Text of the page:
What is Drishti?

baptiste yoga beginners yoga what is drishti what is yoga why yoga yoga for beginners Sep 14, 2022

 What is Drishti?

Drishti is a Sanskrit term that refers to a ‘focused gaze.’ Drishti comes from the Sanskrit root verb ‘dṛṣ’ which means “to see.” Drishti is an important principle when practicing yoga, but also a great life strategy for focusing the mind and calming the body.

In yoga class, I love to cue a specific drishti point. I often suggest a place to focus the eyes so that students can settle on one unmoving point. My teacher, Baron Baptiste, says “wandering eyes equals wandering mind.” Learning to place the eyes on one unmoving point allows the mind to settle and the body to relax.

When students are new to yoga practice, it’s common to look around and notice what everyone else in the class is doing. On the one hand, this is how we learn, and on the other hand, it’s how we become distracted. Especially when we’re new at something, it becomes easy to compare ourselves to other people and get too focused on what the pose looks like. In the Baptiste methodology, teachers don’t practice on the mat with their students. This is to reduce distraction and allow students to settle into the pose with their own gaze, rather than being too focused on the teacher and what the pose looks like in their body. When I first started practicing yoga, watching the teacher practice was often a barrier for me. As a person in a big body, I never looked like the yoga teacher and therefore believed I was always doing it wrong.

There is something precious about using my words powerful so that students can focus on themselves. As soon as a teacher begins modeling the pose with their body, most students will default to what’s happening in front of them, i.e. the teacher's practice. When teaching new students, I let them know it’s less important how it looks and more important how they feel while they’re doing it. I find this takes off some of the pressure of being new. It’s hard to learn new things. If we’re visually comparing ourselves to someone who has been practicing for years, then it diminishes the newcomers practice.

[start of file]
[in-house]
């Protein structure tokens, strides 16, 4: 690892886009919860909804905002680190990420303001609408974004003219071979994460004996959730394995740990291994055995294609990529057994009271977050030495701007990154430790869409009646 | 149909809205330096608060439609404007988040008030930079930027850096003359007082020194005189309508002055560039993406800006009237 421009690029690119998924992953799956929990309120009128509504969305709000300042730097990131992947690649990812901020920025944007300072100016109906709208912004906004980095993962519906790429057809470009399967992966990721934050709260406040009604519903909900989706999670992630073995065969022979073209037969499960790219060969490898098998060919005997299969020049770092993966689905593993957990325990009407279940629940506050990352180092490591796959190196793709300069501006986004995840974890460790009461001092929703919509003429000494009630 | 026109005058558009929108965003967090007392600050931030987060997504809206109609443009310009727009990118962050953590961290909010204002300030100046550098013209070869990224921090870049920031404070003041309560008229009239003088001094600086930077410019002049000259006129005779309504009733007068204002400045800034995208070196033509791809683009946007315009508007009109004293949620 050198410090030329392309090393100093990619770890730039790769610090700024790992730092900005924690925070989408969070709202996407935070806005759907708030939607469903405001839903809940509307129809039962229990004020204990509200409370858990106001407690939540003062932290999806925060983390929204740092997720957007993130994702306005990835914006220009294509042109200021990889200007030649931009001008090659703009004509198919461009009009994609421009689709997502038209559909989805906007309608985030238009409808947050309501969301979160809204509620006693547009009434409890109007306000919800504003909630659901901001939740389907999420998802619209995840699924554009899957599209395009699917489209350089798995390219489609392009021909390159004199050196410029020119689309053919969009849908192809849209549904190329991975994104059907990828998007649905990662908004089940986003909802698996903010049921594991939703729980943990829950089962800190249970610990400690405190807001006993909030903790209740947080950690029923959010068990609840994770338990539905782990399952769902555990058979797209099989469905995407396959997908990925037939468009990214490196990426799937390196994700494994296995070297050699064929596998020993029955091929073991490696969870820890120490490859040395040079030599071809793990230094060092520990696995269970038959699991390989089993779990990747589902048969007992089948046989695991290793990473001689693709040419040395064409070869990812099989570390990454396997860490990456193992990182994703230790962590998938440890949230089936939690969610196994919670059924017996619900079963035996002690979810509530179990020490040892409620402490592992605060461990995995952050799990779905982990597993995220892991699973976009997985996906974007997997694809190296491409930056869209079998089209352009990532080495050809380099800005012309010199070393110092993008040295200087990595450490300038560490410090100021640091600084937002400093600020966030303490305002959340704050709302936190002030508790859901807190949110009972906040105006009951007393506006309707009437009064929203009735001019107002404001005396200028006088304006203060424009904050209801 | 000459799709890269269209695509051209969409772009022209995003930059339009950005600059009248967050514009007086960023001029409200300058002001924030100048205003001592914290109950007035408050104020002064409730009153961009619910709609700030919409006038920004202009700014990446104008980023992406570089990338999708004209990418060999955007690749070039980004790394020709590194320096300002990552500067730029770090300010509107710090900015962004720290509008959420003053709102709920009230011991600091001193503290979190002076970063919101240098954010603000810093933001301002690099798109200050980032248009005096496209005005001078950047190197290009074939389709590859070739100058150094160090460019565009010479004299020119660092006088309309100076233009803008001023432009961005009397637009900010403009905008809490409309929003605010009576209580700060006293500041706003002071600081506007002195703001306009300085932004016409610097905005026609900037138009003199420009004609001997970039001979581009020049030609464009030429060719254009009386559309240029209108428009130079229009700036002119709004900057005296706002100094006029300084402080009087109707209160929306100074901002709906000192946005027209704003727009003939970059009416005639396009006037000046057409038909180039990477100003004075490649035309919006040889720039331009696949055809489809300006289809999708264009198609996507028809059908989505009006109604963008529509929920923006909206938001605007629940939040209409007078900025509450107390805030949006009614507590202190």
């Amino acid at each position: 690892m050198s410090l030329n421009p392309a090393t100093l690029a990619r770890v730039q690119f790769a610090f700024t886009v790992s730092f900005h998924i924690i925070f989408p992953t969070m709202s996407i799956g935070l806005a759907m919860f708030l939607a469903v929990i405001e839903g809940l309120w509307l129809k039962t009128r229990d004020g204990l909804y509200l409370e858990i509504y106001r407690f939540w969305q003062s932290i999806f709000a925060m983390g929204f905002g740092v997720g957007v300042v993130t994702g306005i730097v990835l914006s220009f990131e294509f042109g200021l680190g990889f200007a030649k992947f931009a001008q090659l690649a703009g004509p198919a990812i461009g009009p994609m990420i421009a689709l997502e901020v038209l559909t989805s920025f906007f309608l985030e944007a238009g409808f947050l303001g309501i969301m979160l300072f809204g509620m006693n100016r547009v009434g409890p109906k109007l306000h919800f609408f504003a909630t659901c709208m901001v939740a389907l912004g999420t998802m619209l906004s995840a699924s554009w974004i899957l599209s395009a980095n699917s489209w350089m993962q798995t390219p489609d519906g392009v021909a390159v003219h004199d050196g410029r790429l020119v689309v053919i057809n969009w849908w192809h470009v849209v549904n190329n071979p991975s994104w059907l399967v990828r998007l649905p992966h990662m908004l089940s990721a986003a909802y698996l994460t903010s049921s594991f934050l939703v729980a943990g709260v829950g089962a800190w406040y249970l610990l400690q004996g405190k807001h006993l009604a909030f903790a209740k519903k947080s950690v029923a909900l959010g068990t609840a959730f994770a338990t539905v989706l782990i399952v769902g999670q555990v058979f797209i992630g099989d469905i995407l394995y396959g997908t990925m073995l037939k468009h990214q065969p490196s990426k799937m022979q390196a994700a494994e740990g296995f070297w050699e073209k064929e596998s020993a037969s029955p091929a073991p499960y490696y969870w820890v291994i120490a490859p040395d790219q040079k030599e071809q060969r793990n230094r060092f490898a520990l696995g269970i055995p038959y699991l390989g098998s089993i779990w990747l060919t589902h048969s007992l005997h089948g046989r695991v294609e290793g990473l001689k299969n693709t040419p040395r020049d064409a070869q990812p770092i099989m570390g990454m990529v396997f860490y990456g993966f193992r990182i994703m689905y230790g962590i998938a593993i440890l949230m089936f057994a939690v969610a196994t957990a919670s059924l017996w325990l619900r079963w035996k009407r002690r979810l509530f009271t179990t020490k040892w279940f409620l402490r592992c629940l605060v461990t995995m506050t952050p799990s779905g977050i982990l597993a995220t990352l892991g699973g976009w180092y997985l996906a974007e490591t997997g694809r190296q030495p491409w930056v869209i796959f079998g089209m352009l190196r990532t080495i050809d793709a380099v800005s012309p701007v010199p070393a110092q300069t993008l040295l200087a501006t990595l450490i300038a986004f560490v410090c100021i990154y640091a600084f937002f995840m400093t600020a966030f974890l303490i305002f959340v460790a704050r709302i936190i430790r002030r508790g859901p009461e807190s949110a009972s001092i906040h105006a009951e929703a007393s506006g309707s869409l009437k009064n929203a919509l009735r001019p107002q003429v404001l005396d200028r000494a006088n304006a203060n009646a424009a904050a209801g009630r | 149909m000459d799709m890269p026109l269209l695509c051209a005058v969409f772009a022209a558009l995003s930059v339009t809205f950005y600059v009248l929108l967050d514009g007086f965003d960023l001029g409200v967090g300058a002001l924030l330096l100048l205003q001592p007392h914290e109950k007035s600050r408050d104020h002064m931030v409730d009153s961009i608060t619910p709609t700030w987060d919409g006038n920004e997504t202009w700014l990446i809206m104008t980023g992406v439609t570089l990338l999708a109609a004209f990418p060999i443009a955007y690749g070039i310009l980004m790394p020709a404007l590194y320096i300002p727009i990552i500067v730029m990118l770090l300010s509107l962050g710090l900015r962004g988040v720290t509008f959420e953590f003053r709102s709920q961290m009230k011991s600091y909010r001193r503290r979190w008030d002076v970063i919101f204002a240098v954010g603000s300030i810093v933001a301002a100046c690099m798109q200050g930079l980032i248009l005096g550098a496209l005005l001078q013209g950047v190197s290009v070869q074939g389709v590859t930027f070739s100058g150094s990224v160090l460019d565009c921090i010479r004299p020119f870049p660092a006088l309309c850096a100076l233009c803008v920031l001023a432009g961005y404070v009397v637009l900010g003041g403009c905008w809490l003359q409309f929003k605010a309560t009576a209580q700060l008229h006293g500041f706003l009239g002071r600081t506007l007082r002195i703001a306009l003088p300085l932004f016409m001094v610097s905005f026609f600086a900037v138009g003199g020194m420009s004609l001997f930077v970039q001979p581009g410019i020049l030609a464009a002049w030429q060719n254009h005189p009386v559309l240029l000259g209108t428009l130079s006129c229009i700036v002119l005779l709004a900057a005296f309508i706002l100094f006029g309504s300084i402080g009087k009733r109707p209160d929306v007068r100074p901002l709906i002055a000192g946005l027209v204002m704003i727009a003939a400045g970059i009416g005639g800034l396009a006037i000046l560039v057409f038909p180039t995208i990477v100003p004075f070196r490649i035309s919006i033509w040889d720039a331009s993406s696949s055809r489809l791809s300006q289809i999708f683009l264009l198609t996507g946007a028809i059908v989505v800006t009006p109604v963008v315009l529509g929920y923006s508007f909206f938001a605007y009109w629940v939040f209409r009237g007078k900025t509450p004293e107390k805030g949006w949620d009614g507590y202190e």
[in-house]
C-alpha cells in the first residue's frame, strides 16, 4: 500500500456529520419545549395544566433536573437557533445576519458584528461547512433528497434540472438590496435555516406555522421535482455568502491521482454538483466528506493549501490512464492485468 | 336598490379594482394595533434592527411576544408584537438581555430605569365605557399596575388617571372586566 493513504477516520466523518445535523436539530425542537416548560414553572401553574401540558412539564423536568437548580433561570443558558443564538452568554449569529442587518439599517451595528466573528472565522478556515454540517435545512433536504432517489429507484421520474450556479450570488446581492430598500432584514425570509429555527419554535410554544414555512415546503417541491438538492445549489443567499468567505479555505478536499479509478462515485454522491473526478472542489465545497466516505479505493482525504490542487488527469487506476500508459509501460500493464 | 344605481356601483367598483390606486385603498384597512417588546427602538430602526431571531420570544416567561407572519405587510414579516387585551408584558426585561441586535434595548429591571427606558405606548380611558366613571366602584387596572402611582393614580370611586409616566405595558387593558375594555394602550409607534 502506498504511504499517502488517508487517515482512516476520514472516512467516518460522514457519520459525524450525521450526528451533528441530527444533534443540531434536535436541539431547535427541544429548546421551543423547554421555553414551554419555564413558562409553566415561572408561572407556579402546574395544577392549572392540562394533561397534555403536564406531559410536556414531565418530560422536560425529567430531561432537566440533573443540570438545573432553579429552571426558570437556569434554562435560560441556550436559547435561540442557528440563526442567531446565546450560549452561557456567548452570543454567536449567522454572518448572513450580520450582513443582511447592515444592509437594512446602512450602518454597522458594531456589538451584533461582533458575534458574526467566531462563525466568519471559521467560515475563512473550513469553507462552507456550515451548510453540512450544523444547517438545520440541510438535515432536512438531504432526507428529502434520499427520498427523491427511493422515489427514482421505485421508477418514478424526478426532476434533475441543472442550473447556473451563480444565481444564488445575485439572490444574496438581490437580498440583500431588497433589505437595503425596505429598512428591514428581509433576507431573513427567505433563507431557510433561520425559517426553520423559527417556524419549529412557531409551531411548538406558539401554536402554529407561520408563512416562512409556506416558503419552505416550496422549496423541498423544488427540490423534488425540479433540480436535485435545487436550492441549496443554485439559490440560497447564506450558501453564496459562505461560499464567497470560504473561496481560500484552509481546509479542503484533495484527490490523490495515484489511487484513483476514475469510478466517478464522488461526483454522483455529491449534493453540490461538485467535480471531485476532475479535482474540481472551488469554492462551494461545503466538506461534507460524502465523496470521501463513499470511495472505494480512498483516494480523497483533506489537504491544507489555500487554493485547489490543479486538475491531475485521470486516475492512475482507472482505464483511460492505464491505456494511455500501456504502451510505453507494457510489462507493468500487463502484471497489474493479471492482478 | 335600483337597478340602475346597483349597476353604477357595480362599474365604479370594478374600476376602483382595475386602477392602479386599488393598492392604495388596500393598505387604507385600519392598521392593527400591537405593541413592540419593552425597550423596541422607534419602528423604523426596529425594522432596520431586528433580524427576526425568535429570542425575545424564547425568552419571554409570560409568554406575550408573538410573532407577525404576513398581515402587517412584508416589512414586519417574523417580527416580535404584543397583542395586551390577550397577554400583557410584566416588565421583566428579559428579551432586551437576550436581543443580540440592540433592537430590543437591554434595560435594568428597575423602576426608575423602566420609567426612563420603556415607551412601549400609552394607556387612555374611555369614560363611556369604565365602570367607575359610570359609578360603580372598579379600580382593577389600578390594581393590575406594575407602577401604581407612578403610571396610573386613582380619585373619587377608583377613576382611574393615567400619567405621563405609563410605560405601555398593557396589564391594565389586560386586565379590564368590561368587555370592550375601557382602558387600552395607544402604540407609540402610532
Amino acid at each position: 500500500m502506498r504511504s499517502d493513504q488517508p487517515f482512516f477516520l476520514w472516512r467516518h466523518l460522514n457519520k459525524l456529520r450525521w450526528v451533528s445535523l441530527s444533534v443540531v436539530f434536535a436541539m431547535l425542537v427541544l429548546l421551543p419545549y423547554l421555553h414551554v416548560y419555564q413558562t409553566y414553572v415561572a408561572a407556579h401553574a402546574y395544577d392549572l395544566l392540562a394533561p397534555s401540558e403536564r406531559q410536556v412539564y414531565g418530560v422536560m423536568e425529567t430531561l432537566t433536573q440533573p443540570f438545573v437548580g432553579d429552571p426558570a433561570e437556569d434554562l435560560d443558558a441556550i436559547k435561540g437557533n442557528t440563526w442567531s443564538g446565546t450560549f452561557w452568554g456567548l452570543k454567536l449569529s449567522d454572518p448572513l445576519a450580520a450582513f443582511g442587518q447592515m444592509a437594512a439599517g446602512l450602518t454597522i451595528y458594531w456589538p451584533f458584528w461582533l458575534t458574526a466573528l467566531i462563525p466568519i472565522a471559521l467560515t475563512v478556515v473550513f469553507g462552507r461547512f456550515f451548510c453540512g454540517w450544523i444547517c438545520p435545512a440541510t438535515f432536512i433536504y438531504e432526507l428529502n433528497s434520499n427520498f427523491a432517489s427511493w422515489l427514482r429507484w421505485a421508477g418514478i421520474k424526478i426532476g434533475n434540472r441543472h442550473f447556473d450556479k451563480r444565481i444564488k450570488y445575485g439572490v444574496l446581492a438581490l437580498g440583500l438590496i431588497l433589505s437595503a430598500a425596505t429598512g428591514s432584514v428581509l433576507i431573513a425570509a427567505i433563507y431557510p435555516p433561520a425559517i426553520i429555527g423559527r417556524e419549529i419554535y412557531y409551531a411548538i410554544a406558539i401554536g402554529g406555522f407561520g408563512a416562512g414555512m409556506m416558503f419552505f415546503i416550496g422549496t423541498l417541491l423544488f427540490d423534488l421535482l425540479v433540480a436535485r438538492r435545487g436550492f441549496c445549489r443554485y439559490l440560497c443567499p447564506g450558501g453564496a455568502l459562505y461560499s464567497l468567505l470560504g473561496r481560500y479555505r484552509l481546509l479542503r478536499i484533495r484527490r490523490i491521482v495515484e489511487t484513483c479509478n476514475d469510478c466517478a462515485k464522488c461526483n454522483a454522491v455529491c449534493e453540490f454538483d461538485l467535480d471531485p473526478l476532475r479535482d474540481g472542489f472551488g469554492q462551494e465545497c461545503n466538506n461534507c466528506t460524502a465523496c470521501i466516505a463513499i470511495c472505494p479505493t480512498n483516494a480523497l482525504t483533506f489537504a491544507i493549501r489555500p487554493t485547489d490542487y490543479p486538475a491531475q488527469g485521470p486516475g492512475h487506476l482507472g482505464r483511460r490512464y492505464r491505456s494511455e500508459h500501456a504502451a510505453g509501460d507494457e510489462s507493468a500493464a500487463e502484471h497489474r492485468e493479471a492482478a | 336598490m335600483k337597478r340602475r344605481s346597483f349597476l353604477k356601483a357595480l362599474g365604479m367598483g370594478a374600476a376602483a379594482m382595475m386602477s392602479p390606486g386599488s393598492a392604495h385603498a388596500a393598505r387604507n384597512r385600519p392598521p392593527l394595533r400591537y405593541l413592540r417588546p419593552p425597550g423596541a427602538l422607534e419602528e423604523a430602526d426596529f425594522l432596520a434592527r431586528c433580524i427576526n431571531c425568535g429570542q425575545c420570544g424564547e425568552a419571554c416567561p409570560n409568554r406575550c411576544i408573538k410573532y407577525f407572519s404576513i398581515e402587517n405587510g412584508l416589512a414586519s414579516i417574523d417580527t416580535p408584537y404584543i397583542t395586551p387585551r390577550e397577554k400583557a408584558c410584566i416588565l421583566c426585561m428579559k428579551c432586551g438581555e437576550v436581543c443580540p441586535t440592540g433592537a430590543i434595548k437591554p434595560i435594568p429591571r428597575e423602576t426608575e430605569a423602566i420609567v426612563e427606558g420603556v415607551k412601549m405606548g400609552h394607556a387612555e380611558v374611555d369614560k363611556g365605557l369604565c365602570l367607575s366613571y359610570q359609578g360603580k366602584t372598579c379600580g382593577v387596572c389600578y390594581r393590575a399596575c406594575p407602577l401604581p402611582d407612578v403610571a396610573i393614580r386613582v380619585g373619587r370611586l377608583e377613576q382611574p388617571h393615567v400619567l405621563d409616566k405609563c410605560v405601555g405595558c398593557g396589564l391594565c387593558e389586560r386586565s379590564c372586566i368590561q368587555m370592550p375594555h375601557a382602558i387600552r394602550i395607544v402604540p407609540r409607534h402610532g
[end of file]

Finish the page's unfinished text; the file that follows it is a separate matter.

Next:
Drishti is a yogic principle that is so important, it's a skill that we can cultivate on and off the mat. I find that anytime I have to do something challenging, it helps to focus my eyes. The eyes are the window to the world. As an able bodied seeing person, It’s how I perceive the whole world. The eyes are often the first sense to engage with outside stimulus. I see something long before I can smell, taste, or touch it. Our eyes can generally set the stage for how we feel and how we perceive what’s happening in our direct eyeline.

A wandering mind can cause disengagement and the generation of thoughts. When we’re practicing yoga, it is our goal to be present. Drishti is a tool that can physically engage us in the present moment. Drishti isn’t staring, but seeing. We aren’t staring off into space, we are seeing what is right in front of us. This becomes a strategy for accessing the present moment. Oftentimes in meditation I teach students about anchors to the present moment. Anchors, just like they do, keep us from drifting away. Although we may still drift, the anchor calls us back to the present moment. Drishti serves as an anchor. Even as our mind wanders, we can call ourselves back to what we can physically see and experience in the present moment.

What do you think of drishti? Is this a principle you’ve heard before or have practiced in your yoga practice? Sometimes I like to close my eyes when I practice, but even then, I’m being intentional with my eyes. Closing the eyes or opening the eyes can feel great during practice. Whichever you choose, do so with intention. When set our attention, we create intention.


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